Revealed structure of diarrhoea virus could aid in vaccine development
Using cryo-electron microscopy, researchers have observed the structure of a diarrhoea enteric adenovirus to see how it can survive the stomach.
New research has shown how the diarrhoea virus moves through the stomach and intestinal system. According to the researchers, this could help to provide information needed for vaccines to survive the acidic environment of the stomach. The study was conducted at Umeå University, Sweden.
The team studied the enteric adenovirus, which has recently been identified as one of the most important factors behind diarrhoea among infants.
Using advanced cryo-electron microscopy, the researchers took detailed images of an enteric adenovirus. This has allowed them to piece together the three-dimensional (3D) structure of the virus at the atomic level. According to the researchers, the shell that protects the virus’ genome when it is spread between humans consists of two thousand protein molecules with a total of six million atoms.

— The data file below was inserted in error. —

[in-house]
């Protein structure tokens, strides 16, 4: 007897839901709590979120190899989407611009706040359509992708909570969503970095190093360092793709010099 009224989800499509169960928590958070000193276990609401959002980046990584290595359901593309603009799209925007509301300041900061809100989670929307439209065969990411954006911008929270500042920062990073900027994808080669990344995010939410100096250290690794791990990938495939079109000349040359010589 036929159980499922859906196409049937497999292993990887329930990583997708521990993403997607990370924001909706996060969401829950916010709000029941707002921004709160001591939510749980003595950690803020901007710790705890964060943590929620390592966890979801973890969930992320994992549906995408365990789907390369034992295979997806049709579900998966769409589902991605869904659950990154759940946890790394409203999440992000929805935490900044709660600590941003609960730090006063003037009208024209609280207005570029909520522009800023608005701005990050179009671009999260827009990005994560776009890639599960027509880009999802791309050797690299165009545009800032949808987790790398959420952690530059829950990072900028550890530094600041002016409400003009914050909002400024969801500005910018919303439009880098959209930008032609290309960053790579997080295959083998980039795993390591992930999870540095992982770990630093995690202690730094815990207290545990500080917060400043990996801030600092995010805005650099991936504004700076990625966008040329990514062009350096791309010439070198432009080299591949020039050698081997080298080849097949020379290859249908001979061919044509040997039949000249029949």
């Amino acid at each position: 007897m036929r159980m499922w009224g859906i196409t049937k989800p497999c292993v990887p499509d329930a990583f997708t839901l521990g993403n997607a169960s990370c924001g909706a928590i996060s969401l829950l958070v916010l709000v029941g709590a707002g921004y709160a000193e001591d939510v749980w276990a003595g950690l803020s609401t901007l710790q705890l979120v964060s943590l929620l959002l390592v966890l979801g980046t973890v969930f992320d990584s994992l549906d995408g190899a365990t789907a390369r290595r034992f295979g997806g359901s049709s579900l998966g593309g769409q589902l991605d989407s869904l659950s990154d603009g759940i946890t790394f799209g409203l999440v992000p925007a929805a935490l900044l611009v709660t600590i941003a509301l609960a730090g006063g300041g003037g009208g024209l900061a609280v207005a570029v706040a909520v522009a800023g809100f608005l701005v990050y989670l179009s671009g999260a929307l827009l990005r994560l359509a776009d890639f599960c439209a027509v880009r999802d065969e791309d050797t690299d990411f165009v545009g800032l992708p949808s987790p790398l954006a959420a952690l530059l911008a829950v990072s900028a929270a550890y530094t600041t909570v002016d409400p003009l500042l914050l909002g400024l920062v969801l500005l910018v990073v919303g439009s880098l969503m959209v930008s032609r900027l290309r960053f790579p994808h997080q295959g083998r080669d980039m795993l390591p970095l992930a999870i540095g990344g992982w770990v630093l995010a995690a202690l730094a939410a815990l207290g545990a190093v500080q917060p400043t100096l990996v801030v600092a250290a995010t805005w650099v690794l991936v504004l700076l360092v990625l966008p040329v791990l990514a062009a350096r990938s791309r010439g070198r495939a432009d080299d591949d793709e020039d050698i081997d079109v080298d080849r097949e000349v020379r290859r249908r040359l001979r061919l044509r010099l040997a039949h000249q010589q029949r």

The team observed that the enteric adenovirus manages to keep its structure essentially unchanged at the low pH value found in the stomach. They also noted other differences compared to respiratory adenoviruses in how a particular protein is altered in the shell of the virus as well as new clues to how the virus packs its genome inside the shell. They say that this provides an increased understanding of how the virus manages to move on to spread disease.
“The findings provide an increased understanding of how the virus gets through the stomach and intestinal system. Continued research can provide answers to whether this property can also be used to create vaccines that ride ‘free rides’ and thus be given in edible form instead of as syringes,” said one of the researchers, Lars-Anders Carlson. “The hope is that you will be able to turn the ability that this unpleasant virus has to get to something that can instead be used as a tool to fight disease, perhaps even COVID-19. This is a step in the right direction, but it is still a long way off.”
The findings were published in Science Advances.